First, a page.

“Don’t be an idiot and only pass on a straight line,” he said. Every driver is required to wear a helmet. If someone is driving dangerously or shows a lack of respect to other drivers, they’re out.
The attraction of Eastern Creek, said one driver who wished to remain anonymous, was there was “no speed limit and no looking out for cops in the rear view mirror.”
Mr Stewart and a frequent driver at the open track days and nights, NSW Police Highway Patrol’s Steve Planinic, argue driving on the track is the safest and legal way to satiate a desire to speed.
Non-professional motorists got the “adrenaline” hit of driving fast rather than putting others at risk on the roads, said Planinic. For many, one night is enough. Like Mr Yu, many drivers admitted to feeling scared and sick after driving around the track at twice the speed on the open road.
Across NSW, councils and police are grappling with increased incidences of hooning, which includes driving 45km/h over the speed limit.
Planinic is an acting sergeant in Strike Force Puma, a NSW Police Highway Patrol special squad that tries to get dangerous disqualified drivers off the road.
He tells any member of the public inclined to speed that the $275 cost of a night at the race track is cheaper than the fines for speeding, which start at $285 for more than 20 km/h over the limit, and can range into the thousands accompanied by disqualification.
The track is also safer. “You have no oncoming traffic, you have medical staff on scene, you have got a helipad, you are wearing safety gear (including helmet)… And you have pristine road conditions that simulate the perfect road,” said acting sergeant Planinic.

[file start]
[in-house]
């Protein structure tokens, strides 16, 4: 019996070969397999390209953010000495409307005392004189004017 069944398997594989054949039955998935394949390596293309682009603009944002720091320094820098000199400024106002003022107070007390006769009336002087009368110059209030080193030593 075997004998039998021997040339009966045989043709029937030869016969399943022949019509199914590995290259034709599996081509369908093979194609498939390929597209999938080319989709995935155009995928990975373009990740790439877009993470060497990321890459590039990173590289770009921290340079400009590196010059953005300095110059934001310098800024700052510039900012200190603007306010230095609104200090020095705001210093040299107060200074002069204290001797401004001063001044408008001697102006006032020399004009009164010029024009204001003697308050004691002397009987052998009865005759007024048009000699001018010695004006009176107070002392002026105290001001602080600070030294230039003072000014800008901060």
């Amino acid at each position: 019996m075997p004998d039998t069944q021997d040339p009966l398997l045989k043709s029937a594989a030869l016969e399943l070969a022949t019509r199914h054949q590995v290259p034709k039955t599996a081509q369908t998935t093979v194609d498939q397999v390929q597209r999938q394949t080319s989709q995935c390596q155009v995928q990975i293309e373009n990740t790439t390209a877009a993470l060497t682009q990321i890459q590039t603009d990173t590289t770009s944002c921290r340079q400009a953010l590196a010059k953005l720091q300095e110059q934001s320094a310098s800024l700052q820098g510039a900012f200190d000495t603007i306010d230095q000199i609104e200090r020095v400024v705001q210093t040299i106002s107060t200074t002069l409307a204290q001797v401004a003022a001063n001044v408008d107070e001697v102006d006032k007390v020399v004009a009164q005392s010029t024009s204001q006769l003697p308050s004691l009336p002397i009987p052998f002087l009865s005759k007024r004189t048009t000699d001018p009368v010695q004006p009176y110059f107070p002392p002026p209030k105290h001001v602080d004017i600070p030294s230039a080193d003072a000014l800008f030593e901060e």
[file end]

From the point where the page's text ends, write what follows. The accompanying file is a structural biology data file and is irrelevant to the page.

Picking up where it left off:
Driving an inexpensive blue Honda that cost him $40,000 to fit out, Sergeant Planinic was one of the fastest on the track. He runs the annual Beat the Blues day in Eastern Creeks’ skid pan. It promotes road safety by encouraging hoons to race legally against the highway patrol (which wins about three quarters of the races) while raising funds for charity. He also organises free learner driver days.
Limited to 75 vehicles a night, Mr Stewart said “high end customers” with disposable incomes had spent more money on these events during the pandemic because they weren’t travelling to Europe or Asia on vacation.
The line up included a Lamborghini, Ferraris like Mr Yu’s that sell for more than $700,000, McLarens and BMWs mixed in with more suburban vehicles like Hondas, driven by members of a group that calls itself the Anti-Honda Honda Club and Mitsubishis.
It is an expensive hobby, though, said Curl Curl’s Seb Phillips. He estimates the annual expense at around $200,000 as he burns through tyres and brakes. He is a member of a club called Drive Masters and participates in open driving events, which range from the $275 at Eastern Creek to more than a $1000 or more a day, about twice a month.
“This is a group of enthusiasts who aren’t reckless hoons, who enjoy driving their cars and driving them properly in the right conditions,” he said. “This is a controlled environment where we are learning a skill. We are not out there being larrikins,” he said.
He sometimes does the school pick up in his limited edition BMW X. On Tuesday night, driving the same BMW he hit 250km/h down the straight, entered the left hand turn at 220km/h – and emerged from the corner at about 180km/h. The left hand turn is one of the fastest in Australia.
For Mr Yu, the experience at the track reduced his desire to speed. He said he always drove under the speed limit because it was safer, and he didn’t want be viewed as a “show off or a hoon”.
Julie Power is a senior reporter at The Sydney Morning Herald.
Nigel Gladstone is an investigative journalist at The Sydney Morning Herald.